Four years ago, David Oliver injured a hamstring before he even stepped on the track for the 110-meter hurdles at the world championships in Osaka, Japan, his first appearance at the event. The injury was not serious, but his disappointment was.

“You just never know when you’ll ever get the opportunity again to represent the U.S.A.,” Oliver said Saturday. “Especially in the hurdles.”

Two years later, a strained calf muscle kept him from competing at the world championships in Berlin. That, he said, marked “a down point of my career.”

Oliver did not care to extend his streak of frustration Saturday at the U.S. track and field championships with another world berth on the line. With a carefully executed, workmanlike performance in the 110 final, Oliver bulled his way to a victory in 13.04 seconds, securing a chance to pursue the world medal that has eluded him at the August championships in Daegu, South Korea.

“It feels good to be done, to be on that team,” Oliver said after beating Aries Merritt, who finished second in 13.12, and Jason Richardson, who was third in 13.15. “I just stayed relaxed, focused on not false-starting and doing anything stupid.”

Oliver’s victory capped a day in which Matt Centrowitz, a graduate of Broadneck High in Annapolis, chased down two-time Olympic medal winner Bernard Lagat to win a thrilling 1,500 final in 3 minutes 47.63 seconds; Allyson Felix won her first U.S. title in the 400, topping Francena McCorory with a time of 50.40 to 50.49; and Tony McQuay outkicked two-time world champion Jeremy Wariner in the men’s 400, finishing in 44.68 to Wariner’s 44.98.

“It’s unbelievable,” Centrowitz said.

Oliver, the 2008 Olympic bronze medal winner, looked unstoppable. A former football player at Howard University, Oliver stands 6 feet 2, weighs 205 pounds and has shoulders broad enough to play linebacker. When he’s barreling down the track, it appears more likely he will bust through a hurdle than fall over one. The sleek and slender Allen Johnson, the 1996 Olympic champion in the event from Lake Braddock High, watched approvingly Saturday from the Hayward Field stands.

“Dave is just a naturally big guy,” Johnson said. “He reminds me a little bit of Greg Foster. The first time I saw Greg Foster, I thought, ‘That guy is huge.’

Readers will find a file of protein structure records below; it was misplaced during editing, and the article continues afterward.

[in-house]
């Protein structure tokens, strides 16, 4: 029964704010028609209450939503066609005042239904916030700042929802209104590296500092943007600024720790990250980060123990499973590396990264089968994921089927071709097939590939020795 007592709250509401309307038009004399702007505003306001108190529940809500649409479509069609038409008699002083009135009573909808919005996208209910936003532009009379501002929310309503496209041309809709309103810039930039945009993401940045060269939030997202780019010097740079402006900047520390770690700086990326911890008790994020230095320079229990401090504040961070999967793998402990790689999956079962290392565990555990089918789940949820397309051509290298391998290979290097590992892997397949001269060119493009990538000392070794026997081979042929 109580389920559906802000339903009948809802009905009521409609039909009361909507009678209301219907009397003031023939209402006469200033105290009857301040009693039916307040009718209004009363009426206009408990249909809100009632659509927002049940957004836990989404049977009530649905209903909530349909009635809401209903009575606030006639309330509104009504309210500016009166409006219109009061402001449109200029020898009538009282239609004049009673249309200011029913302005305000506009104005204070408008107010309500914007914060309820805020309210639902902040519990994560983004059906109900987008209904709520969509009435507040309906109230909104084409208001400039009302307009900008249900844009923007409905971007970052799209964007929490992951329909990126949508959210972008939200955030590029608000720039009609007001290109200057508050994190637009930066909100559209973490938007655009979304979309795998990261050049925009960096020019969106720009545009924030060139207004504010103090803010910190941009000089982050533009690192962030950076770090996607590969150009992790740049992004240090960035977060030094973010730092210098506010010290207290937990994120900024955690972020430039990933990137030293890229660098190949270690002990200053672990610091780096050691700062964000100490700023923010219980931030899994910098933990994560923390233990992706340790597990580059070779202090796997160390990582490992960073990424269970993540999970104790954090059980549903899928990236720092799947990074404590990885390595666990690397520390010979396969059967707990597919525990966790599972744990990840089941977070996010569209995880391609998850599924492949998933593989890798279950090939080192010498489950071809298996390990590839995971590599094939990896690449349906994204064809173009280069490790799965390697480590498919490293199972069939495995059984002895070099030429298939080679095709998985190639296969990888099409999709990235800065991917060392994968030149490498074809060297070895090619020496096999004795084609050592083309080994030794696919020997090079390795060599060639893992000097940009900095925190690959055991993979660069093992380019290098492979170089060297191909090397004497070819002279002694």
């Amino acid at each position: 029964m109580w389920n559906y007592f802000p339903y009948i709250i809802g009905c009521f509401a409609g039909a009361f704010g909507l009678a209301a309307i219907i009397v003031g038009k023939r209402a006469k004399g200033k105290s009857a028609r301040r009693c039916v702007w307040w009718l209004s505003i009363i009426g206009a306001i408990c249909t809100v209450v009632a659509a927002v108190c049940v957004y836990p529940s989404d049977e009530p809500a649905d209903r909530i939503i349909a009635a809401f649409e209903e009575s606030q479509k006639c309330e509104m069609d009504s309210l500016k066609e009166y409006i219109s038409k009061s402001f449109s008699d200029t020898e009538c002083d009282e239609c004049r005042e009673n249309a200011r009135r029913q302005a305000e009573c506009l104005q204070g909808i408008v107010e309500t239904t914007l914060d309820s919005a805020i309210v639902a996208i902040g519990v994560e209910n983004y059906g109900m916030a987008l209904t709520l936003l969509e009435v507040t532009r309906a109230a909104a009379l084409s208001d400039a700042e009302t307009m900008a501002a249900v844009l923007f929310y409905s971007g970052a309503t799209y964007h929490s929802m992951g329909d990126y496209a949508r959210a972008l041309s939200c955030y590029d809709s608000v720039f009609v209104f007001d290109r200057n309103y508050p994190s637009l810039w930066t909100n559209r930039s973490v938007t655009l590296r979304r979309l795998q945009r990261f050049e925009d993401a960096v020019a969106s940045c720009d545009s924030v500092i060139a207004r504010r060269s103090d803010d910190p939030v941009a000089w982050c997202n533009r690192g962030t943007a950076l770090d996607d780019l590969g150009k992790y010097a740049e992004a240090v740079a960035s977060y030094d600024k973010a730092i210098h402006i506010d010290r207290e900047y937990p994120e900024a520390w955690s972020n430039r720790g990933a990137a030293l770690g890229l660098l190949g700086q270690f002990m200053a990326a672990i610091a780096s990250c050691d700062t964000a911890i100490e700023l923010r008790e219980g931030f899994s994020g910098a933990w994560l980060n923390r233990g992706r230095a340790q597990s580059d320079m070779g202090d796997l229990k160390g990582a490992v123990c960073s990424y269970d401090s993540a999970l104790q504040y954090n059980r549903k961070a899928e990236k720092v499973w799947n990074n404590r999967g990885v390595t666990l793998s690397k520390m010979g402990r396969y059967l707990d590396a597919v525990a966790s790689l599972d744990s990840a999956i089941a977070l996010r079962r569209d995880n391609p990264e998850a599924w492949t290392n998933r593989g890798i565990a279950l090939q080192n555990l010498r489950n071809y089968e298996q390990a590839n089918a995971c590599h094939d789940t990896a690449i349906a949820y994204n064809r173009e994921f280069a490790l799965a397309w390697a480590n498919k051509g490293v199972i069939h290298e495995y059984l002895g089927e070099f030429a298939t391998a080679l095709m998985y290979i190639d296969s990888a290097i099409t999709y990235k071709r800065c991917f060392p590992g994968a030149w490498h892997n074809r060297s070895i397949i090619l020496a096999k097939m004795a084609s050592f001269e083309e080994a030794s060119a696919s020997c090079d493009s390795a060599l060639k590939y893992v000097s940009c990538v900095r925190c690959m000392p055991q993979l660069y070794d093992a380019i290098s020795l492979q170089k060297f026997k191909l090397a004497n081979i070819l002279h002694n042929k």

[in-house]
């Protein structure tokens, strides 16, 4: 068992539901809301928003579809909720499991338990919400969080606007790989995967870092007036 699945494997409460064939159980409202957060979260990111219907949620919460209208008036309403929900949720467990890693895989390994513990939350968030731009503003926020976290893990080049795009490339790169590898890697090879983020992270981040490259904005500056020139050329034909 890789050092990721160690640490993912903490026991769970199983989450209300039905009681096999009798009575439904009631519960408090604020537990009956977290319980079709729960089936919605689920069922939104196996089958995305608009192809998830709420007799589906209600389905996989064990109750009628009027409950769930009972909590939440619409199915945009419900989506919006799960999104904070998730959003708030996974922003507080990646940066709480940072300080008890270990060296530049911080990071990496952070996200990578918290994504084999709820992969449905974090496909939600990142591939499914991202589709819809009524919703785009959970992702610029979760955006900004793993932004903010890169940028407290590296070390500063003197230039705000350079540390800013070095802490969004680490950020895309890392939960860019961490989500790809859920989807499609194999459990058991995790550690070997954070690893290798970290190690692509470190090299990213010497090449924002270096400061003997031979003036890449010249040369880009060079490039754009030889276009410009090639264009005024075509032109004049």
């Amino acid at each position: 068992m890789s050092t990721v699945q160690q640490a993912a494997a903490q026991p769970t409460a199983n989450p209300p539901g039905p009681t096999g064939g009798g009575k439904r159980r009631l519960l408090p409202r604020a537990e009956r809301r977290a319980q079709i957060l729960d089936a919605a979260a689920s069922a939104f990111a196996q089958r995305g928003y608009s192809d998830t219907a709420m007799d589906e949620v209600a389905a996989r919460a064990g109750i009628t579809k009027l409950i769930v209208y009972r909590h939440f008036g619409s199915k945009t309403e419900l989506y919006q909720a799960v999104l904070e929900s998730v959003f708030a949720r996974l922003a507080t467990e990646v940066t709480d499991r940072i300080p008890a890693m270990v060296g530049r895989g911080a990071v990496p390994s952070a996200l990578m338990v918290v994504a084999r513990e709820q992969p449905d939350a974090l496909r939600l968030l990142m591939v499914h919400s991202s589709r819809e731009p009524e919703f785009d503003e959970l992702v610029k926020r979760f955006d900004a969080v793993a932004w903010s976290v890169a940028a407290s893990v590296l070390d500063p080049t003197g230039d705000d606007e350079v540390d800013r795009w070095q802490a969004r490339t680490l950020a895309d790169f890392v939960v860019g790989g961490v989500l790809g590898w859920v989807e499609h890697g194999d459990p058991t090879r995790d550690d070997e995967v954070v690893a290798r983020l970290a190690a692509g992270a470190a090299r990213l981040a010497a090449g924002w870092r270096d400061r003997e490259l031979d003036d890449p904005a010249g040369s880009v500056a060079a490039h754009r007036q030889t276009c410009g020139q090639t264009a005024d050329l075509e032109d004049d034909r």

“The first time I raced [Oliver] — the first time I remember racing him — was in 2006,” Johnson said. “He’s come a long way. He’s put in a lot of hard work. It shows in his technique, and it’s showing in his times. He’s so consistent. He can run fast whenever he wants to.”

After playing it safe here, Oliver would like to drop a huge time in Daegu. He set the American record in the event last July, notching a time of 12.89. The world championships will give him a chance to chase Dayron Robles’s two-year-old world record of 12.87.

Getting ready for that hunt will be the focus of the next two months. Oliver said he didn’t get much pre-race advice from his coach, Brooks Johnson, who simply wanted him to take care of business.

“He just said, ‘Get on the team so we can get the hell out of here and get back to practice.’ ”

Indeed, Johnson said, he prepared Oliver to be fit here so he could survive the physical rigor of running three rounds. Speed was not the primary concern, but Johnson wants Oliver in peak shape for speed by the time the world championships kick off.

“In 2008, we brought him here to the Olympic trials super sharp,” Johnson said. “We tried not to do that this time. We have eight weeks to get him super sharp for Daegu. We will go back to the woodshed a bit.”

Felix will be getting back to work, too — she’s just not quite sure yet what will be the focus of her attention. She completed a hat trick of U.S. titles Saturday, becoming the first woman to earn U.S. championships at the 100, 200 and 400. She entered the 400 this year largely because she had a bye into the world championship 200 as the defending champion, but she has not decided yet whether to attempt a 200-400 double in Daegu.

The fact that the 400 takes place before the 200 concerns her, she said. She fears being fatigued entering the 200, an event in which she is seeking her fourth world title.

“That’s the thing that makes it toughest for me to decide, is not being fresh for the two,” Felix said.

Oliver will have no such wrestling: He knows he is going for gold. He was thrilled Saturday to have secured that long-awaited chance.

“The most important thing for me is to make it through these championships and be on that team,” Oliver said. “The U.S. championships are hard. We left probably about five people here who can go and make the world championship final.”